Tubal Ligation vs Salpingectomy: Which Is Best?

Name something better than curing cancer? The answer is never getting cancer in the first place. It has been discovered that removing the fallopian tubes may prevent the development of ovarian cancer. Let’s take a deeper dive into tubal ligation vs. salpingectomy and which is best.

Ovarian Cancer Facts

  • Ovarian cancer is the second most common gynecologic malignancy.
  • Ovarian cancer is the leading cause of death from cancer of the female reproductive system.
  • From 2010-2019 the number of new cases of ovarian cancer declined slightly each year. There was also a slight decrease in death from ovarian cancer during 2011-2020.
  • Women with a family history of ovarian cancer or women who have certain gene mutations like BRCA1 or BRCA2 have a higher risk than women who do not have a family history or have not inherited a gene mutation.
  • It is hard to find ovarian cancer early since there may not be any symptoms. When signs do appear, the cancer is often advanced and too late for a cure.

What Is a Salpingectomy?

Salpingectomy is the surgical removal of both fallopian tubes. The fallopian tubes are the tunnel through which eggs move from the ovaries to the uterus for implantation. This surgery can be performed simultaneously with other abdominal surgeries like removing the gallbladder. This is known as opportunistic salpingectomy.

When Is a Salpingectomy Recommended?

There are several reasons a salpingectomy be recommended by your doctor, including:

This would be recommended if you have an ectopic pregnancy. This is when a fertilized egg is growing outside the uterus. It cannot successfully grow and eventually the fallopian tubes will rupture causing life-threatening bleeding.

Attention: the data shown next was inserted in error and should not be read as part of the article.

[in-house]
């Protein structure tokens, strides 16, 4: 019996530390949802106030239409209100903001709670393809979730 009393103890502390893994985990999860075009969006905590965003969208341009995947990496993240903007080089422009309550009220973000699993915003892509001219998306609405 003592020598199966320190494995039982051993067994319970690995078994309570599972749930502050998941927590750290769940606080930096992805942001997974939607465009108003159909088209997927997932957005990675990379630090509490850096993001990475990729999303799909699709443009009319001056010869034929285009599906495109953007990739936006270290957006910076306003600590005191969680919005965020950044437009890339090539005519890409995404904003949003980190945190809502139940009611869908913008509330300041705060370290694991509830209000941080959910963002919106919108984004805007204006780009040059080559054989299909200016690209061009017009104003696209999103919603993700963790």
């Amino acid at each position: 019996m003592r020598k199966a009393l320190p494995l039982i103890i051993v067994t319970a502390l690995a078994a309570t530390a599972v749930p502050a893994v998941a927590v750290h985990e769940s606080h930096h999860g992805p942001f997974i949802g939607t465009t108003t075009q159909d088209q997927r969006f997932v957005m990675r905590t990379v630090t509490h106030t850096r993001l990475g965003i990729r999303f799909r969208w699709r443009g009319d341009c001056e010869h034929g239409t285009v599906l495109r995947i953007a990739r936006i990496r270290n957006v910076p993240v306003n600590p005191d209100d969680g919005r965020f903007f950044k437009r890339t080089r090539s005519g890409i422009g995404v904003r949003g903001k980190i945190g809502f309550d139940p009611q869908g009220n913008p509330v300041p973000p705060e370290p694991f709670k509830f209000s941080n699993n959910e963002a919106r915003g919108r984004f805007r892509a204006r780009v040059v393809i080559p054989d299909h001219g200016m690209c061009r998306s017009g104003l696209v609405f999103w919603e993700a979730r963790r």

Another common reason is for permanent birth control.

Tubal Ligation vs Salpingectomy

Tubal ligation is known colloquially as having your tubes tied, in which your doctor clamps or ties the fallopian tubes closed preventing pregnancy.

While both tubal ligation and salpingectomy are effective in preventing pregnancy, recently it has been found that salpingectomy has the benefit of ovarian cancer prevention.

Reducing the Risk of Ovarian Cancer

There is no definitive way to prevent ovarian cancer, but there are now ways to lower the risk. It was thought ovarian cancer began in the ovaries, but research has recently shown that some forms of cancer actually can start in the fallopian tubes via the projections at the end of the tubes. The cancer cells then spread to the ovaries and also to the peritoneum, the tissue surrounding the organs in the abdomen.

If a woman has completed her family or wants no more children, she can have her fallopian tubes removed. A woman who has a higher risk of ovarian cancer can also have her ovaries removed at the same time. This will necessarily bring on menopause. The decision should be made in consultation with your provider at Women’s Care.  Having fallopian tubes removed is becoming the standard of care for women aged 35 to 50 who do not want any, or more, children.

The bottom line is that salpingectomy is recommended for all women regardless of their risk factors for developing ovarian cancer. All women can benefit.

Women who have average risks and no genetic abnormalities are recommended to have an opportunistic salpingectomy to decrease the risk of developing ovarian cancer.

There is ongoing research as to whether just removing the fallopian tubes will prevent ovarian cancer for those with a higher risk.

Contact Women’s Care OBGYN at (913) 384-4990 to schedule a consultation to discuss salpingectomy at one of our offices in Overland Park and Shawnee Mission.